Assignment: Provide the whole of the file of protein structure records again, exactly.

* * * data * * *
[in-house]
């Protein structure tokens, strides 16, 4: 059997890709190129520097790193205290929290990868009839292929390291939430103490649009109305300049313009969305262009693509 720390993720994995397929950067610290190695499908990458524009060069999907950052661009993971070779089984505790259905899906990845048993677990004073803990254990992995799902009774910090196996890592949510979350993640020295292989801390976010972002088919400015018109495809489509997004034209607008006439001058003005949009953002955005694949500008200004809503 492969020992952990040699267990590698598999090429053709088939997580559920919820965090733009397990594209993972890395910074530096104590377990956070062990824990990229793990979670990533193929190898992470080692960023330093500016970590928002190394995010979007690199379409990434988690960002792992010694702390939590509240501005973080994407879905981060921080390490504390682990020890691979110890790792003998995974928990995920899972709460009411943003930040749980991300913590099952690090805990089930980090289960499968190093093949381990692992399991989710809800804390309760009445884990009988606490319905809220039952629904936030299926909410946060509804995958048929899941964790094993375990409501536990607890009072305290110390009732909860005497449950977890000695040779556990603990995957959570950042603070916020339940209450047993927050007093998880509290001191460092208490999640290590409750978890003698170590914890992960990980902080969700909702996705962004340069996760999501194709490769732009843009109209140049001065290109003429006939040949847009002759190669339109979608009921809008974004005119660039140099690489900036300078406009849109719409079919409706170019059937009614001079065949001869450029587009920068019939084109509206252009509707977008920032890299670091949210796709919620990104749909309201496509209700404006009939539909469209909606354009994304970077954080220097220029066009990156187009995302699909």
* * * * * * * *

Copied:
[in-house]
């Protein structure tokens, strides 16, 4: 059997890709190129520097790193205290929290990868009839292929390291939430103490649009109305300049313009969305262009693509 720390993720994995397929950067610290190695499908990458524009060069999907950052661009993971070779089984505790259905899906990845048993677990004073803990254990992995799902009774910090196996890592949510979350993640020295292989801390976010972002088919400015018109495809489509997004034209607008006439001058003005949009953002955005694949500008200004809503 492969020992952990040699267990590698598999090429053709088939997580559920919820965090733009397990594209993972890395910074530096104590377990956070062990824990990229793990979670990533193929190898992470080692960023330093500016970590928002190394995010979007690199379409990434988690960002792992010694702390939590509240501005973080994407879905981060921080390490504390682990020890691979110890790792003998995974928990995920899972709460009411943003930040749980991300913590099952690090805990089930980090289960499968190093093949381990692992399991989710809800804390309760009445884990009988606490319905809220039952629904936030299926909410946060509804995958048929899941964790094993375990409501536990607890009072305290110390009732909860005497449950977890000695040779556990603990995957959570950042603070916020339940209450047993927050007093998880509290001191460092208490999640290590409750978890003698170590914890992960990980902080969700909702996705962004340069996760999501194709490769732009843009109209140049001065290109003429006939040949847009002759190669339109979608009921809008974004005119660039140099690489900036300078406009849109719409079919409706170019059937009614001079065949001869450029587009920068019939084109509206252009509707977008920032890299670091949210796709919620990104749909309201496509209700404006009939539909469209909606354009994304970077954080220097220029066009990156187009995302699909």